Owning a boat is a common fantasy, but in reality, it tends to be simply that; a fantasy. They are costly, big and need to be constantly kept somewhere, and require constant and thorough maintenance and care. It doesn’t come as a surprise that the city’s ferry service that was rolled out under the current administration had its operating costs rise by 50 percent as the services started spreading, Crain’s reports.
Budget documents show that $44 million went towards running the boats, a decision facilitated by the Economic Development Corp. The subsidy increased by $14 million from the prior fiscal year, mostly because the routes offered doubled. When service first opened, very few routes were open. As the service was being rolled out, the rest of the ferry terminals were being constructed so all of the routes could be fully realized. The boats themselves added to rising costs because more of them are running on each route on average than in the previous year, according to the city. Ridership more than doubled during this period of time.
A fast ferry service with amenities onboard and views of the city for only $2.75 is not surprisingly a hit with most people, but with the real cost on average from the past two years for a single trip at around $9, a lot of money is going towards the ferries in order to keep fares cheap.
“Like any popular startup, initial costs will always be higher than they are in the long run,” a spokeswoman said in a statement. “The incremental difference in operating costs is mainly attributed to increased service that was needed to meet ridership demand that surpassed our initial projections.”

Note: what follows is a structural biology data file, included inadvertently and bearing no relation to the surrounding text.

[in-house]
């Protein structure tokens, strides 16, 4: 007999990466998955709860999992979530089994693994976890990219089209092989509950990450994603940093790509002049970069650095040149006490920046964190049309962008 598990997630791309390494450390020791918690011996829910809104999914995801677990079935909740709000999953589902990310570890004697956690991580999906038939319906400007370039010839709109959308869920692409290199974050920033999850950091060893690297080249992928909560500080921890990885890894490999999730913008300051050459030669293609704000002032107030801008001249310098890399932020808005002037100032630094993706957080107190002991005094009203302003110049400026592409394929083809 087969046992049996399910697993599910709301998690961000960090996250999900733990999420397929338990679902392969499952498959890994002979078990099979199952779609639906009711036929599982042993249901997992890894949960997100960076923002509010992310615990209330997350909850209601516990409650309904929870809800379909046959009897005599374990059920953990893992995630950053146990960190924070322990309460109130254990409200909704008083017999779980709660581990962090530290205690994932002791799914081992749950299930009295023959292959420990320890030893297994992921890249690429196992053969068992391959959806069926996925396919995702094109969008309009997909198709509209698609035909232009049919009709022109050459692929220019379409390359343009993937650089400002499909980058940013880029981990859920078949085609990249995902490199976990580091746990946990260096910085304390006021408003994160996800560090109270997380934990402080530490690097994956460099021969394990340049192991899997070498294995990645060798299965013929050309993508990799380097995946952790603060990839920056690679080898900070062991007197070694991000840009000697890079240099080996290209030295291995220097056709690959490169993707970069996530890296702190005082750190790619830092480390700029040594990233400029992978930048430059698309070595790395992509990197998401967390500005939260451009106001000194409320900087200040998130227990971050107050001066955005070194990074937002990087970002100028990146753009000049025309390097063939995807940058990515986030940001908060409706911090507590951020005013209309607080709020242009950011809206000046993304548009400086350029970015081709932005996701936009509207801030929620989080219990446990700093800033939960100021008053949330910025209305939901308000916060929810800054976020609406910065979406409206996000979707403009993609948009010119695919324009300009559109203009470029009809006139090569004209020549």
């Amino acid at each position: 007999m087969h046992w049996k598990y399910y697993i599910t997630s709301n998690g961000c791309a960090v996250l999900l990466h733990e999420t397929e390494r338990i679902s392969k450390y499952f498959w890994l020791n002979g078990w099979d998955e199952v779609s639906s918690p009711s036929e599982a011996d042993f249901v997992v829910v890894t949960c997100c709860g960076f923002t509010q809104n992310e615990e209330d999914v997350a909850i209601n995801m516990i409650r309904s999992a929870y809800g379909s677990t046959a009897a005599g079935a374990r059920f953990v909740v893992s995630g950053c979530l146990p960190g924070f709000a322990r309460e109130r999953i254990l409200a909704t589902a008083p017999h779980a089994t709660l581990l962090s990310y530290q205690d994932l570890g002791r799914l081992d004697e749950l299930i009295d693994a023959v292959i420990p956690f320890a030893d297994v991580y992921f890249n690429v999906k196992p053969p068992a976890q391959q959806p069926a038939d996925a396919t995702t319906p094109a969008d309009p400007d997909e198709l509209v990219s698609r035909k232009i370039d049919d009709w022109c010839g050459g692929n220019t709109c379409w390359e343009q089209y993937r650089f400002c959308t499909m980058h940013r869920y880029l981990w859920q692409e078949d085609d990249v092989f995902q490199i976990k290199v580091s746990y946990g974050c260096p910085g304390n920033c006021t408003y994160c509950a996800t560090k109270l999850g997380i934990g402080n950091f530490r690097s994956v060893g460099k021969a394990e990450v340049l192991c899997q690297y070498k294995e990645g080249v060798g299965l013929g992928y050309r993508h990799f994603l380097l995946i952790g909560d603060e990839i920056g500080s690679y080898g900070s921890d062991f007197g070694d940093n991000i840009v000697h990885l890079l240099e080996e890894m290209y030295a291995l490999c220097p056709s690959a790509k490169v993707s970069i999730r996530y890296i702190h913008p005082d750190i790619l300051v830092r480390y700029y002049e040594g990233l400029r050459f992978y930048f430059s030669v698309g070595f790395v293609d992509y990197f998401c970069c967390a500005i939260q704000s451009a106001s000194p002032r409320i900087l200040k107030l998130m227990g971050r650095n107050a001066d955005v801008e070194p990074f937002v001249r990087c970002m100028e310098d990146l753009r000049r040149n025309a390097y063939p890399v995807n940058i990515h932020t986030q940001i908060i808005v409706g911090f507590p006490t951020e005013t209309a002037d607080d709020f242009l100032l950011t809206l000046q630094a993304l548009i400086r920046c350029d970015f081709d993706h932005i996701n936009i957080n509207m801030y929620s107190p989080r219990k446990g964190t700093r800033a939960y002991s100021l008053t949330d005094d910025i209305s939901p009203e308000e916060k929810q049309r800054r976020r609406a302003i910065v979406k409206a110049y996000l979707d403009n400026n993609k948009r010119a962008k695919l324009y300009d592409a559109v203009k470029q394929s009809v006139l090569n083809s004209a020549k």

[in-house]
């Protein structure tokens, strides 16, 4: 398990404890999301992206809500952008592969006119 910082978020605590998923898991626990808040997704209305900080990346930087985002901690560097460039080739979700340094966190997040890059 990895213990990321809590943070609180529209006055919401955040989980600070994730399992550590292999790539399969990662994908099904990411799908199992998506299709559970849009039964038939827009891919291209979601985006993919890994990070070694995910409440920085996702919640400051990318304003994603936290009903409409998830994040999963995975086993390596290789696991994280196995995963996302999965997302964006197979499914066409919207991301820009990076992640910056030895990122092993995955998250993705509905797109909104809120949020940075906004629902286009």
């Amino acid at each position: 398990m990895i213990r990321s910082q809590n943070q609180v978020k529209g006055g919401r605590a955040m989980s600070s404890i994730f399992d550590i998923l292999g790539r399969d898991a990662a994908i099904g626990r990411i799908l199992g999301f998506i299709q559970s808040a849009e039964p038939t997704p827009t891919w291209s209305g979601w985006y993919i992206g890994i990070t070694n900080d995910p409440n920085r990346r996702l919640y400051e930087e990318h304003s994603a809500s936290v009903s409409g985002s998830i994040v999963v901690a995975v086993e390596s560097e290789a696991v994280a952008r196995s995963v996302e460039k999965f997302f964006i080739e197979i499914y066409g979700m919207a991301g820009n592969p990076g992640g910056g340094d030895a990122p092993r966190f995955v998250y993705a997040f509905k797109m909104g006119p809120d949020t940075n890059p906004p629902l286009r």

The Jewish Voice has been reporting on the city’s growing ferry services. Mayor Bill de Blasio announced that NYC Ferry’s ridership could grow to as many as 9 million annual passengers by 2023, twice as many passengers as initially projected, and that the City will invest in a bigger ferry fleet to meet that demand.
The Executive Budget includes $300 million in new capital over the next several years for new 350-passenger capacity ferries, improvements to piers and docks, and a second homeport where ferries will be maintained and repaired. The mayor made the announcement in Bay Ridge, where new ferry service launched last year.
“New Yorkers have spoken. We’re going to need bigger boats,” said Mayor de Blasio. “We’re gearing up to meet the extraordinary demand for more public transit on our waterways.”
NYC Ferry launched on May 1, 2017. Original projections predicted 4.6 million riders once all six routes are operational and fully rolled-out. However, NYC Ferry carried 3.7 million passengers in its first year, with only four routes operating—and only two of them running for the entire 12 months. Updated projections based on the first year of service now show that demand could reach as high as 9 million riders per year by 2023.
By: Kimberly Sammarino